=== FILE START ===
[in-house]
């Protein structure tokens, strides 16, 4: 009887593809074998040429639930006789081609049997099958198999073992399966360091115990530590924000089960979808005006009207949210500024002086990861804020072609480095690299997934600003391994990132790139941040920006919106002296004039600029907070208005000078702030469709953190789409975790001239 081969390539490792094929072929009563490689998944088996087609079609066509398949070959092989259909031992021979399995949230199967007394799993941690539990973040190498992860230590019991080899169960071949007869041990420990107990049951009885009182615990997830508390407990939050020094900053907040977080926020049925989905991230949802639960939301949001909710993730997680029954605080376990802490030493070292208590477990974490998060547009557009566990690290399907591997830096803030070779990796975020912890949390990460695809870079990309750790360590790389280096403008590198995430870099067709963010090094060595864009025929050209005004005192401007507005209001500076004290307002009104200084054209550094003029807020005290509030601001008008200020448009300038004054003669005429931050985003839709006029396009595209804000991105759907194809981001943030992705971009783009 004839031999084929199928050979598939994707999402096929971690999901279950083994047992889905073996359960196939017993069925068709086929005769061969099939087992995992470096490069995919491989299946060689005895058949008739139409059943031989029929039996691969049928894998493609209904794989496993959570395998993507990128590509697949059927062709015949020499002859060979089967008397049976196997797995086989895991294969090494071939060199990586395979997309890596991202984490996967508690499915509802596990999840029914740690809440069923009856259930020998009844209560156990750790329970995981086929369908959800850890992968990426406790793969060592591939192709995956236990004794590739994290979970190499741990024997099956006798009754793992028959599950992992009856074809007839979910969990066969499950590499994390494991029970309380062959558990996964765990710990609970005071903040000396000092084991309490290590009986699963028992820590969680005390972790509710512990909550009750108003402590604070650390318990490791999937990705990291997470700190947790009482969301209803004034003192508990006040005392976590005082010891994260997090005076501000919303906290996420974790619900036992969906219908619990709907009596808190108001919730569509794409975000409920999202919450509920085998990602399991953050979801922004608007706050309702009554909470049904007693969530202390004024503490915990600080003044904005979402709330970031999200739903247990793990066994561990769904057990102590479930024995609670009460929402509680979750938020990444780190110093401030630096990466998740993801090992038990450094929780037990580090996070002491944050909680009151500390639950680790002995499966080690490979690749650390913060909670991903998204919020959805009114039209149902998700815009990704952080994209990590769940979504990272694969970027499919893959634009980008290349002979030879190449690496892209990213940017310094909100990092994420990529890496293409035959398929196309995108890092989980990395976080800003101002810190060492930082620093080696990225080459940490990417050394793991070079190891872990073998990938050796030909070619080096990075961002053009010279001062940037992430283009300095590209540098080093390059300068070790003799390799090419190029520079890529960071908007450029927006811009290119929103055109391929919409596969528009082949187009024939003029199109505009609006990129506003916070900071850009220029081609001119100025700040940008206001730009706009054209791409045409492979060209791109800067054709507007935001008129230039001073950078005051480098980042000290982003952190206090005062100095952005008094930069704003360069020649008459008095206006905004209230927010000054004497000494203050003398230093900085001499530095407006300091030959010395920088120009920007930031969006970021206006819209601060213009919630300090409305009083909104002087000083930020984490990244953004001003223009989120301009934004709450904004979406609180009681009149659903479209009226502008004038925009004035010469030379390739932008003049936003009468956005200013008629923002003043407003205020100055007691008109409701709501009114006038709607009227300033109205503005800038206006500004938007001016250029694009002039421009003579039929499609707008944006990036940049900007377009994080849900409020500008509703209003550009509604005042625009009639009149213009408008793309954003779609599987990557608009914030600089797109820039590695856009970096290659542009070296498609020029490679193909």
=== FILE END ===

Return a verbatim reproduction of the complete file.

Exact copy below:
[in-house]
């Protein structure tokens, strides 16, 4: 009887593809074998040429639930006789081609049997099958198999073992399966360091115990530590924000089960979808005006009207949210500024002086990861804020072609480095690299997934600003391994990132790139941040920006919106002296004039600029907070208005000078702030469709953190789409975790001239 081969390539490792094929072929009563490689998944088996087609079609066509398949070959092989259909031992021979399995949230199967007394799993941690539990973040190498992860230590019991080899169960071949007869041990420990107990049951009885009182615990997830508390407990939050020094900053907040977080926020049925989905991230949802639960939301949001909710993730997680029954605080376990802490030493070292208590477990974490998060547009557009566990690290399907591997830096803030070779990796975020912890949390990460695809870079990309750790360590790389280096403008590198995430870099067709963010090094060595864009025929050209005004005192401007507005209001500076004290307002009104200084054209550094003029807020005290509030601001008008200020448009300038004054003669005429931050985003839709006029396009595209804000991105759907194809981001943030992705971009783009 004839031999084929199928050979598939994707999402096929971690999901279950083994047992889905073996359960196939017993069925068709086929005769061969099939087992995992470096490069995919491989299946060689005895058949008739139409059943031989029929039996691969049928894998493609209904794989496993959570395998993507990128590509697949059927062709015949020499002859060979089967008397049976196997797995086989895991294969090494071939060199990586395979997309890596991202984490996967508690499915509802596990999840029914740690809440069923009856259930020998009844209560156990750790329970995981086929369908959800850890992968990426406790793969060592591939192709995956236990004794590739994290979970190499741990024997099956006798009754793992028959599950992992009856074809007839979910969990066969499950590499994390494991029970309380062959558990996964765990710990609970005071903040000396000092084991309490290590009986699963028992820590969680005390972790509710512990909550009750108003402590604070650390318990490791999937990705990291997470700190947790009482969301209803004034003192508990006040005392976590005082010891994260997090005076501000919303906290996420974790619900036992969906219908619990709907009596808190108001919730569509794409975000409920999202919450509920085998990602399991953050979801922004608007706050309702009554909470049904007693969530202390004024503490915990600080003044904005979402709330970031999200739903247990793990066994561990769904057990102590479930024995609670009460929402509680979750938020990444780190110093401030630096990466998740993801090992038990450094929780037990580090996070002491944050909680009151500390639950680790002995499966080690490979690749650390913060909670991903998204919020959805009114039209149902998700815009990704952080994209990590769940979504990272694969970027499919893959634009980008290349002979030879190449690496892209990213940017310094909100990092994420990529890496293409035959398929196309995108890092989980990395976080800003101002810190060492930082620093080696990225080459940490990417050394793991070079190891872990073998990938050796030909070619080096990075961002053009010279001062940037992430283009300095590209540098080093390059300068070790003799390799090419190029520079890529960071908007450029927006811009290119929103055109391929919409596969528009082949187009024939003029199109505009609006990129506003916070900071850009220029081609001119100025700040940008206001730009706009054209791409045409492979060209791109800067054709507007935001008129230039001073950078005051480098980042000290982003952190206090005062100095952005008094930069704003360069020649008459008095206006905004209230927010000054004497000494203050003398230093900085001499530095407006300091030959010395920088120009920007930031969006970021206006819209601060213009919630300090409305009083909104002087000083930020984490990244953004001003223009989120301009934004709450904004979406609180009681009149659903479209009226502008004038925009004035010469030379390739932008003049936003009468956005200013008629923002003043407003205020100055007691008109409701709501009114006038709607009227300033109205503005800038206006500004938007001016250029694009002039421009003579039929499609707008944006990036940049900007377009994080849900409020500008509703209003550009509604005042625009009639009149213009408008793309954003779609599987990557608009914030600089797109820039590695856009970096290659542009070296498609020029490679193909």